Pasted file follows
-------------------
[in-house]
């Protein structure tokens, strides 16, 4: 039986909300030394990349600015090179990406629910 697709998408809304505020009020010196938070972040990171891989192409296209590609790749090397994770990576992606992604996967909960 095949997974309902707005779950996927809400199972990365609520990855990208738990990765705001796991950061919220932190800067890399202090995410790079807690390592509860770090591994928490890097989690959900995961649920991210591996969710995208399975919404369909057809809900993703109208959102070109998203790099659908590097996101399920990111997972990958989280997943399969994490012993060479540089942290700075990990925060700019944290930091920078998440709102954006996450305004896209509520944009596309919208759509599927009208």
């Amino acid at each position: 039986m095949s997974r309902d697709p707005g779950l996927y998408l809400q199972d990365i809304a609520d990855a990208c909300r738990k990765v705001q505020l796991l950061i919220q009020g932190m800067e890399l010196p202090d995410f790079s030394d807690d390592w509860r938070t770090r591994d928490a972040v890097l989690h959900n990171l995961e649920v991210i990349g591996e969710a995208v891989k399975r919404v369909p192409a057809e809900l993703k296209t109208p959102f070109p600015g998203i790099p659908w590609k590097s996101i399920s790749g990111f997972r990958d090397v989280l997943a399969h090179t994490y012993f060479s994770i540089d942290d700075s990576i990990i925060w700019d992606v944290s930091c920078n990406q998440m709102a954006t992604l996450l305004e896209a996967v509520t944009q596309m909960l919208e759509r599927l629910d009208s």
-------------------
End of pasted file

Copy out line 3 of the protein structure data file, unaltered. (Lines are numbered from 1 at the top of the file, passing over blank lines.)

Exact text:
């Amino acid at each position: 039986m095949s997974r309902d697709p707005g779950l996927y998408l809400q199972d990365i809304a609520d990855a990208c909300r738990k990765v705001q505020l796991l950061i919220q009020g932190m800067e890399l010196p202090d995410f790079s030394d807690d390592w509860r938070t770090r591994d928490a972040v890097l989690h959900n990171l995961e649920v991210i990349g591996e969710a995208v891989k399975r919404v369909p192409a057809e809900l993703k296209t109208p959102f070109p600015g998203i790099p659908w590609k590097s996101i399920s790749g990111f997972r990958d090397v989280l997943a399969h090179t994490y012993f060479s994770i540089d942290d700075s990576i990990i925060w700019d992606v944290s930091c920078n990406q998440m709102a954006t992604l996450l305004e896209a996967v509520t944009q596309m909960l919208e759509r599927l629910d009208s």